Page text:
The Honorable Justice McMORROW delivered the opinion of the court.
The opinion of the court was delivered by: Mcmorrow
JUSTICE McMORROW delivered the opinion of the court:
The issue raised in this appeal is whether Illinois Supreme Court Rule 219(c) (134 Ill. 2d R. 219(c)) authorizes a trial court to dismiss a cause of action with prejudice due to repeated violations of court orders to file amended pleadings and the failure to respond to a discovery-related defense motion, We also determine whether, notwithstanding Rule 219(c), a trial court has the inherent power to dismiss a cause of action with prejudice because of such violations.
Plaintiffs, Elizabeth and James Sander and their two minor children, filed a one-count complaint in the circuit court of Cook County against 26 chemical manufacturing companies (chemical companies) and the Des Plaines park district on February 27, 1990. The complaint alleged injuries caused by plaintiffs' exposure to the products of the chemical companies. According to the complaint, Sander was exposed to these products during the course of his employment as a pesticide applicator for the park district, and his wife and children were exposed to the products as a result of their contact with his body, breath, clothing and automobile. The complaint alleged that as a result of the unreasonably dangerous nature of the products of the chemical companies and the willful and wanton negligence of the park district, Sander and his wife and children suffered injuries and developed sensitivities which caused various health problems.
On December 5, 1991, the trial court dismissed plaintiffs' action with prejudice pursuant to Supreme Court Rule 219(c) for plaintiffs' failure to comply with certain court orders. The court denied plaintiffs' motion to vacate the order dismissing the complaint and plaintiffs appealed. The appellate court reversed the judgment of the trial court, holding that the trial court was without authority to dismiss plaintiffs' action with prejudice for plaintiffs' failure to comply with the court's orders to amend the complaint. (252 Ill. App. 3d 403.) A recitation of the history of this case is necessary to determine whether the trial court properly dismissed plaintiffs' action.
Plaintiffs filed their original complaint on February 27, 1990. By agreement of the parties, the court entered an order striking plaintiffs' complaint and allowed plaintiffs leave to file an amended complaint on or before September 7, 1990. On September 7, 1990, plaintiffs filed a motion for leave to file an amended complaint instanter and an accompanying draft of a "First Amended Complaint." The draft of the complaint contained counts alleging products liability, negligence and fraud counts against only the Dow Chemical Company and only on behalf of plaintiff James Sander. The motion for leave to file instanter stated that the first-amended complaint was a "draft" and asserted claims only against Dow Chemical. The motion also sought additional time to "draft additional theories of recovery" and to prepare an amended complaint.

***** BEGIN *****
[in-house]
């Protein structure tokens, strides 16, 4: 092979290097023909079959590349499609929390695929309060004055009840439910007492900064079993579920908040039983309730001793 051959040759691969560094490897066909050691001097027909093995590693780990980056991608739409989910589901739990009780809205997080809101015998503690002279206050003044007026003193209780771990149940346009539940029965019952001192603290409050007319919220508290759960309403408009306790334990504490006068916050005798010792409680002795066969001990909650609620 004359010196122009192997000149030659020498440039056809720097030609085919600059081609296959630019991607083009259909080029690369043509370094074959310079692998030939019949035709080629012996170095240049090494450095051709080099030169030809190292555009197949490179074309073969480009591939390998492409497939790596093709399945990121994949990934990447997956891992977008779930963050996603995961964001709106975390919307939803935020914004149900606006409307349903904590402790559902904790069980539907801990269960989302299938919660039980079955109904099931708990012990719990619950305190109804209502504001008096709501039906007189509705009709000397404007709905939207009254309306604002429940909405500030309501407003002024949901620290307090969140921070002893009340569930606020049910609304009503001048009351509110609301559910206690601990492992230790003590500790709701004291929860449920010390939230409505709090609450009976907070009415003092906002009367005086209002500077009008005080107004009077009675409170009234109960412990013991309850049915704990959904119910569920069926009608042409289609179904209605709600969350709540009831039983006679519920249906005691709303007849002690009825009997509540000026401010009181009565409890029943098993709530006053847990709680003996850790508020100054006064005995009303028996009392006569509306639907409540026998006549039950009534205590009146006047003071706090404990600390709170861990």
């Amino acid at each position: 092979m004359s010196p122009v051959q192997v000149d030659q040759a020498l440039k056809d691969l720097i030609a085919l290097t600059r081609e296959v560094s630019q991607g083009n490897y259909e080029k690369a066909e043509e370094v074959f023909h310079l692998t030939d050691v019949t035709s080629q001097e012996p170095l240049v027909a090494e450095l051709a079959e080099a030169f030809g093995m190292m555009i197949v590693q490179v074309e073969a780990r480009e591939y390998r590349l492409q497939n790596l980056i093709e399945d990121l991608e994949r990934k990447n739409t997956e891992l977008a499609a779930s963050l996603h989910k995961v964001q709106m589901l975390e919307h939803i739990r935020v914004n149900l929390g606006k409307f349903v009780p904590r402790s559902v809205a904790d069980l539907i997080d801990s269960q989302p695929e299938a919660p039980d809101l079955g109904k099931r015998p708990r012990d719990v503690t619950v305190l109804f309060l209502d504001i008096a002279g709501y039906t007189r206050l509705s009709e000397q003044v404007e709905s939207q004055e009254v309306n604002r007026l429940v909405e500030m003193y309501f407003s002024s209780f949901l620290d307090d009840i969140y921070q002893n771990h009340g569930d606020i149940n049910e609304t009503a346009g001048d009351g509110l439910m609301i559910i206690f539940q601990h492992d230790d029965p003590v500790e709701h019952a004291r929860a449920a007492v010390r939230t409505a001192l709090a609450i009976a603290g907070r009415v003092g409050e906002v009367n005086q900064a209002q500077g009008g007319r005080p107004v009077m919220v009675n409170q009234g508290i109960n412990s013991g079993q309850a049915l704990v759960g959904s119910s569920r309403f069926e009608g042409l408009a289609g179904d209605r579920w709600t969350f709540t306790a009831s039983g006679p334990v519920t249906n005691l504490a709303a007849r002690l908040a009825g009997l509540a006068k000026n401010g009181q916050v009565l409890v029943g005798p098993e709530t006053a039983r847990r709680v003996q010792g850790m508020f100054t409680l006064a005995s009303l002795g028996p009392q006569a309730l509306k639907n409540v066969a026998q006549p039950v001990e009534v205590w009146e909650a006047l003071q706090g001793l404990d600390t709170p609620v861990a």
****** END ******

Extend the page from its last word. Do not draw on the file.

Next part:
On September 26, 1990, the trial court held a hearing on plaintiffs' motion, and granted plaintiffs 14 additional days to file an amended complaint. During the hearing, the court informed plaintiffs' counsel that plaintiffs could not plead a claim for punitive damages, as was pleaded in count III of the "draft" of the first-amended complaint.
On October 9, 1990, plaintiffs filed a pleading entitled "Part One As To Dow Only Of Multiple Party Defendant Complaint, Entitled As To All Parts, First Amended Complaint, Additional Parts Being Separately Stated And Filed" (hereinafter referred to as the first-amended complaint). This complaint again alleged products liability, negligence and fraud on behalf of James Sander and added counts IV, V, and VI, which repeated the same allegations on behalf of Elizabeth Sander and the two children. The first-amended complaint charged only Dow Chemical and again included a claim for punitive damages. All defendants other than Dow Chemical filed a motion to dismiss for want of prosecution on November 8, 1990. On November 28, 1990, the trial court ordered plaintiffs' complaint as to all defendants except Dow stricken, and ordered that "plaintiffs shall file an amended complaint against said defendants on or before December 5, 1990." The court further struck the charge in the first-amended complaint seeking punitive damages against Dow Chemical.
On December 5, 1990, the plaintiffs filed a pleading entitled "Motion [to] Use Sample Form Complaint for Service on Codefendants Not Named in Counts Being Served ***." The motion requested that the plaintiffs be allowed to serve each defendant with only one copy of the complaint bearing the name of that defendant and its product. Plaintiffs further sought to serve each defendant with one form copy of the same complaint used for every other defendant. The form copy contained blanks on which the names of the other defendants and their respective products were to be inserted, along with a list of the names of the other defendants and their products. Plaintiffs explained in their motion that the purpose of the request was to reduce the excessive cost of "serving a copy of every defendant's complaint on every other defendant." A copy of the proposed form complaint was attached and exceeded 400 pages. The complaint against Dow Chemical contained a claim for punitive damages similar to the claim that the court had previously ordered stricken.
The case was transferred to Judge Michael Gallagher on December 21, 1990. Judge Gallagher ordered a status hearing to be held on January 24, 1991, and further granted plaintiffs leave to file a second-amended complaint on or before January 11, 1991. Plaintiffs' attorney failed to file a second-amended complaint by January 11, 1991, and also failed to appear at the January 24, 1991, hearing. On January 24, 1991, pursuant to the defendants' motion to dismiss, the trial court dismissed plaintiffs' action for want of prosecution. The court stated in its order that the action was dismissed "in light of plaintiff's failure to file a second amended complaint in violation of the court's order of December 21, 1990."